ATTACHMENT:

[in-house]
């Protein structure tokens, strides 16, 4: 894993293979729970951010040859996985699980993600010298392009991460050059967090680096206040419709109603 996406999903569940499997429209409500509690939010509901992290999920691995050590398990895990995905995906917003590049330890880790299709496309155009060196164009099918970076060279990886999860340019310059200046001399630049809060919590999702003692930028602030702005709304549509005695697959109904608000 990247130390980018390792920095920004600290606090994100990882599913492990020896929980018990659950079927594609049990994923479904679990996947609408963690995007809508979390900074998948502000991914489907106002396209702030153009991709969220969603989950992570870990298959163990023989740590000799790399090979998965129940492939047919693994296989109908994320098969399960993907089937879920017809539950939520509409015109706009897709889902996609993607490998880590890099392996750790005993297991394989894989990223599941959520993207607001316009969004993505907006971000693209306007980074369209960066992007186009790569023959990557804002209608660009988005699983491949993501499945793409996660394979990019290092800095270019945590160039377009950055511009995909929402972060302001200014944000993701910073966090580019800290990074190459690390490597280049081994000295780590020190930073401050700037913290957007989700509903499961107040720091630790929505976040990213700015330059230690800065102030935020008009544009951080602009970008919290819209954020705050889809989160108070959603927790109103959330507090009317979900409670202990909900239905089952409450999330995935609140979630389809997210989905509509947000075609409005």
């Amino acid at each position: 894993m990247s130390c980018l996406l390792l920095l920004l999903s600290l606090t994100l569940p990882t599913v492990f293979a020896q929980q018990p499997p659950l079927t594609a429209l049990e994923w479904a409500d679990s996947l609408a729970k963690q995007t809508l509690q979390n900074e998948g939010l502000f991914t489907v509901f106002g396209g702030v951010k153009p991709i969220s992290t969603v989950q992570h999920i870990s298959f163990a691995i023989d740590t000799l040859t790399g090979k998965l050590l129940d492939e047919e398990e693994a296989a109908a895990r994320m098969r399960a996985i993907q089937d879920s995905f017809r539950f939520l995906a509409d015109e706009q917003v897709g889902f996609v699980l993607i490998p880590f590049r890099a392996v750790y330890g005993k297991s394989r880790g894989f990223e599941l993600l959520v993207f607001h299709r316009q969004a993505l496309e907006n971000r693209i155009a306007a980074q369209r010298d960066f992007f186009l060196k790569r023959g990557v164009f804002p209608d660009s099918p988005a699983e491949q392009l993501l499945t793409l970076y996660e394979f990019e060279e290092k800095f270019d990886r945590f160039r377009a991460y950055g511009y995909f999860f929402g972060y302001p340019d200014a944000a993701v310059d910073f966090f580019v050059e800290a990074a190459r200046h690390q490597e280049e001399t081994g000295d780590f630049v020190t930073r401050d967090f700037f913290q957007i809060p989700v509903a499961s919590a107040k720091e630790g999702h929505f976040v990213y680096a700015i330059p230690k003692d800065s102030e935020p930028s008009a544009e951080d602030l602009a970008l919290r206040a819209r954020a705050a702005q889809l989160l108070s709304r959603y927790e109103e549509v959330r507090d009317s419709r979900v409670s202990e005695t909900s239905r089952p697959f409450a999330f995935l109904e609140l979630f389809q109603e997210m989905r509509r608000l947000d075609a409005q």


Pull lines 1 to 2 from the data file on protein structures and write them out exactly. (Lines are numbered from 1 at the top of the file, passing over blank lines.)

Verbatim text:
[in-house]
């Protein structure tokens, strides 16, 4: 894993293979729970951010040859996985699980993600010298392009991460050059967090680096206040419709109603 996406999903569940499997429209409500509690939010509901992290999920691995050590398990895990995905995906917003590049330890880790299709496309155009060196164009099918970076060279990886999860340019310059200046001399630049809060919590999702003692930028602030702005709304549509005695697959109904608000 990247130390980018390792920095920004600290606090994100990882599913492990020896929980018990659950079927594609049990994923479904679990996947609408963690995007809508979390900074998948502000991914489907106002396209702030153009991709969220969603989950992570870990298959163990023989740590000799790399090979998965129940492939047919693994296989109908994320098969399960993907089937879920017809539950939520509409015109706009897709889902996609993607490998880590890099392996750790005993297991394989894989990223599941959520993207607001316009969004993505907006971000693209306007980074369209960066992007186009790569023959990557804002209608660009988005699983491949993501499945793409996660394979990019290092800095270019945590160039377009950055511009995909929402972060302001200014944000993701910073966090580019800290990074190459690390490597280049081994000295780590020190930073401050700037913290957007989700509903499961107040720091630790929505976040990213700015330059230690800065102030935020008009544009951080602009970008919290819209954020705050889809989160108070959603927790109103959330507090009317979900409670202990909900239905089952409450999330995935609140979630389809997210989905509509947000075609409005």